Facebook’s Music Deal

by Koka Tarini Siddhartha

A few weeks ago, Facebook made one of its biggest announcements yet–it had entered into a music licensing agreement with Universal Music Group (UMG). This garnered a lot of attention from users of the social media giant, content creators, and also bred speculation about the impact of this agreement on competing entities such as YouTube.

What was this deal all about?

Facebook had been in talks with UMG about a licensing agreement since 2015 although it took over two years to finally materialise. This agreement allows Facebook and its sister ventures, Instagram and Oculus (a virtual reality platform), to use and upload music licensed by UMG.

Adele, Taylor Swift, and Lady Gaga are a few artists in UMG’s roster. There have also been rumours that Facebook is in talks with other music label biggies including Sony Music and Warner Music Group to get into similar arrangements.

Mark Zuckerberg has publicly mentioned that he intends on transforming Facebook from a media to a tech company. One of Facebook’s first steps in this direction was when it introduced Facebook Watch in August, 2017. Watch is a combination of original TV shows curated and produced by Facebook partners and it also allows users to create their own video playlists to share with their friends.

What are the implications of this deal?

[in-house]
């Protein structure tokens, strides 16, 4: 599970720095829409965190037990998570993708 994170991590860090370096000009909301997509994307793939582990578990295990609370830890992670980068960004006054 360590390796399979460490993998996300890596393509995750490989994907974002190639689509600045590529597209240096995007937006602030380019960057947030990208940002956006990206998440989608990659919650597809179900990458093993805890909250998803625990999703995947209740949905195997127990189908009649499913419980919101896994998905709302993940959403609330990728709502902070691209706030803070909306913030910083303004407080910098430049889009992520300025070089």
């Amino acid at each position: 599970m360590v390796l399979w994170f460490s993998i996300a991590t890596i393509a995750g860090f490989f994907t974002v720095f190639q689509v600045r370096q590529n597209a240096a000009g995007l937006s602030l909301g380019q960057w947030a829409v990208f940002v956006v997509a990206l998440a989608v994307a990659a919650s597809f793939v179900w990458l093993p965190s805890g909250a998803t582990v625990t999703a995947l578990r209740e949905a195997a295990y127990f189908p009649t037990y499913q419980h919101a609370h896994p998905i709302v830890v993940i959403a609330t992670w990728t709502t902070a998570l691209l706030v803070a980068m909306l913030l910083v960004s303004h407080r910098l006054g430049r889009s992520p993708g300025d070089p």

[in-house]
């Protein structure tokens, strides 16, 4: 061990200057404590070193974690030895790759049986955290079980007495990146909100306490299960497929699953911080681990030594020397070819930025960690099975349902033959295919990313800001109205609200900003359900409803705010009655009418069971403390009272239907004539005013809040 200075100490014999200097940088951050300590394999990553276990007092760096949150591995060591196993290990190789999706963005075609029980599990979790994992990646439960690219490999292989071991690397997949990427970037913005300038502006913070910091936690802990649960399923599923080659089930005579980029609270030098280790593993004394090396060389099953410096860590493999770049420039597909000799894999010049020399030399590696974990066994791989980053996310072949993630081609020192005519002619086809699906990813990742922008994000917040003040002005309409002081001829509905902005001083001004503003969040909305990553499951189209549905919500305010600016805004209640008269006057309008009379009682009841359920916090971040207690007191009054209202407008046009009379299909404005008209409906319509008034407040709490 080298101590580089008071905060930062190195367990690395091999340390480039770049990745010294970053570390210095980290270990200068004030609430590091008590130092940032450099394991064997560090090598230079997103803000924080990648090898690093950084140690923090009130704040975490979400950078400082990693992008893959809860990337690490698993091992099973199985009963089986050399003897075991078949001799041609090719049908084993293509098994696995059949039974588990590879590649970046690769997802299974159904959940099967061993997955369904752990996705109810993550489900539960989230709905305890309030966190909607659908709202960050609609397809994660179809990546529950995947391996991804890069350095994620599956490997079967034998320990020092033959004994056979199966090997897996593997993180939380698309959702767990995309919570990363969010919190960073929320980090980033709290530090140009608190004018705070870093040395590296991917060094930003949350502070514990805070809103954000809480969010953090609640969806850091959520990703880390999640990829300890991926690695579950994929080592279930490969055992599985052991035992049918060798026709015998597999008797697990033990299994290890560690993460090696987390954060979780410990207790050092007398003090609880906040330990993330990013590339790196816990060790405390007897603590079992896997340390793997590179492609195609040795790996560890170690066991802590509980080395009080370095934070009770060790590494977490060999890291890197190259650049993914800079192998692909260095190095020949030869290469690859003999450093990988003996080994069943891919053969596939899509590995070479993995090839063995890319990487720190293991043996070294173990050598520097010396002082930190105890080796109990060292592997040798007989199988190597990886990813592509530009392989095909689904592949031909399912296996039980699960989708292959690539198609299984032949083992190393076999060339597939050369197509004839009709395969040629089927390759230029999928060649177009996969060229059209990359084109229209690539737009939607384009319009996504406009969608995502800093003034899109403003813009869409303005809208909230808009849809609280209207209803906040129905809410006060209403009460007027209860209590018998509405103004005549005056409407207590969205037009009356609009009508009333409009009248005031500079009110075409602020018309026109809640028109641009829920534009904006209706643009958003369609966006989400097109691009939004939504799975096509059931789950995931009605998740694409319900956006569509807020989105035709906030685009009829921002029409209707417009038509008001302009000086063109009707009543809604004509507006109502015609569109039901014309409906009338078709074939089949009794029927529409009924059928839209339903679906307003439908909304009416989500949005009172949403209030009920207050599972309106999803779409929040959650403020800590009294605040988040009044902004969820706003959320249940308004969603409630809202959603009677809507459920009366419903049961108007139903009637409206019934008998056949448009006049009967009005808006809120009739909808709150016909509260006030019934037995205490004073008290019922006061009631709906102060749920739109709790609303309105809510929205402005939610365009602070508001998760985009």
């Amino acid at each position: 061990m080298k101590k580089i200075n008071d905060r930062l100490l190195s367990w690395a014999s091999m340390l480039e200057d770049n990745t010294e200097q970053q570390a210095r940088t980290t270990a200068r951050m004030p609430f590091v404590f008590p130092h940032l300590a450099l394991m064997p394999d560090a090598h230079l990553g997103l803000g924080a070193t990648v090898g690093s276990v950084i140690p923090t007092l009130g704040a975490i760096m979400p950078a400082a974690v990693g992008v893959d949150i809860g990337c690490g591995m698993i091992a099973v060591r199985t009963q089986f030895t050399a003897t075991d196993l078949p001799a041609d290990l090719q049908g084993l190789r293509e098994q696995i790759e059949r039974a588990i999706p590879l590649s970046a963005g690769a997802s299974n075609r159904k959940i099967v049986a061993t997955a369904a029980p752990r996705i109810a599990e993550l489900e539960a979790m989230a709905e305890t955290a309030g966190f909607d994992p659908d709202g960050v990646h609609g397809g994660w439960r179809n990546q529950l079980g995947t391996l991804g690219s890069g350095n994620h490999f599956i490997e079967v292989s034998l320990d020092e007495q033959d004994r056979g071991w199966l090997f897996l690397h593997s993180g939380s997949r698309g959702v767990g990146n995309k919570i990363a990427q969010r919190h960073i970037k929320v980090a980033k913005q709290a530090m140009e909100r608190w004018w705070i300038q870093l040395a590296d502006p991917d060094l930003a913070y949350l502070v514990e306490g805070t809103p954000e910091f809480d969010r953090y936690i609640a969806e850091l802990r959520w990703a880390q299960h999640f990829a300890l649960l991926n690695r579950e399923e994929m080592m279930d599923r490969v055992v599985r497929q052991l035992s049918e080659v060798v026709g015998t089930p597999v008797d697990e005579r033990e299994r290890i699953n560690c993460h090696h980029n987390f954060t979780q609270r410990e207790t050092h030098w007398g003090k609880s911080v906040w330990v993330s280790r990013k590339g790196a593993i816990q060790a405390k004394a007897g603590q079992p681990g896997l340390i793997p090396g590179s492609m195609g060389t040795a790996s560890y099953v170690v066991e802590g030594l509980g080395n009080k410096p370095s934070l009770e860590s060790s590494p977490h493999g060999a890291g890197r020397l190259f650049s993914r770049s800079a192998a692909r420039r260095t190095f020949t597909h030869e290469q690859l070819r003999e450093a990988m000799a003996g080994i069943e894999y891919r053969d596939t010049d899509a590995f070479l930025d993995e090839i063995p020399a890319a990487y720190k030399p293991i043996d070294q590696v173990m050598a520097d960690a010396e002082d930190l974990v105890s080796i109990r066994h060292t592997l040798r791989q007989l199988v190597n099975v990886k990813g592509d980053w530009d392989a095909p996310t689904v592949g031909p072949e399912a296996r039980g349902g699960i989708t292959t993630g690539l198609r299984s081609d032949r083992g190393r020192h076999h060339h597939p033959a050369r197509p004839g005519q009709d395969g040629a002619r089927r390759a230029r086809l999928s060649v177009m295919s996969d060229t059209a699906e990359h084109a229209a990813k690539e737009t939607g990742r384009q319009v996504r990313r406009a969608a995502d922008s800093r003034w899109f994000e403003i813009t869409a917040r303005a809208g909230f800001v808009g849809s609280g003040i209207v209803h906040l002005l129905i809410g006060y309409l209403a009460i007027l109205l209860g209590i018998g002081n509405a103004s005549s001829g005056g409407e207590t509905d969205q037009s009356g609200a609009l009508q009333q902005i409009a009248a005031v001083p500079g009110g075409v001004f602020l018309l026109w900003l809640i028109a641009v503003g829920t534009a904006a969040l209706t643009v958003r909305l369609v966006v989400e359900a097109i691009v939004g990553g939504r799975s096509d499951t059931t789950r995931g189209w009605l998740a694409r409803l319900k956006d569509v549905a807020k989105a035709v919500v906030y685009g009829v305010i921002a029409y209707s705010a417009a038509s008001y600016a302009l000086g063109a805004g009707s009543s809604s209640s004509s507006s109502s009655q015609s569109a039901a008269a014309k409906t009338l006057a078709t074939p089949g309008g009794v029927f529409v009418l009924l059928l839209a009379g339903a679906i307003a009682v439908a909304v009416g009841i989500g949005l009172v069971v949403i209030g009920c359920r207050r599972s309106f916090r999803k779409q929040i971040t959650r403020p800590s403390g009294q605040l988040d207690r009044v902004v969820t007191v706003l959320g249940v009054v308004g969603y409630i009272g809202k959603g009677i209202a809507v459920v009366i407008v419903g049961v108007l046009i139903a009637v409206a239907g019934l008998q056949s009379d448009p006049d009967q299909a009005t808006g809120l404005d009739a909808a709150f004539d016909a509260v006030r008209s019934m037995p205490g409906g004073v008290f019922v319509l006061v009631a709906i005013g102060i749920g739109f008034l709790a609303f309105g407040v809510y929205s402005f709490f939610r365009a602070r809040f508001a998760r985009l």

The Facebook-UMG deal not only boosts Facebook’s video (and tech) efforts through Watch, but it also propagates Facebook as a music platform. In our previous post here, we have highlighted Facebook’s numerous encounters with copyright violations. By signing this multiyear and (rumoured to be) multimillion dollar deal with UMG, Facebook has considerably altered the platform for many players.

For users, it will become easier to upload and share audio or video clips that include copyrighted music. A cute dog or baby video with Justin Bieber’s ‘Sorry’ playing in the background will no longer be taken down just because it matches with a song on Facebook’s Rights Manager or Audible Magic systems.

Facebook could potentially become a music destination for music lovers to engage with each other and it may even offer live streaming of concerts in the future. Apart from its significant revenue source through Facebook, UMG will also open up to a new market and gain a larger audience.

Lastly, content creators will have the opportunity to showcase their talent on Facebook and directly reach out to their audience. Market entrants can take advantage of this agreement to demonstrate their skill in mixing or perhaps the incorporation of music in video games on Oculus – the future looks very exciting!

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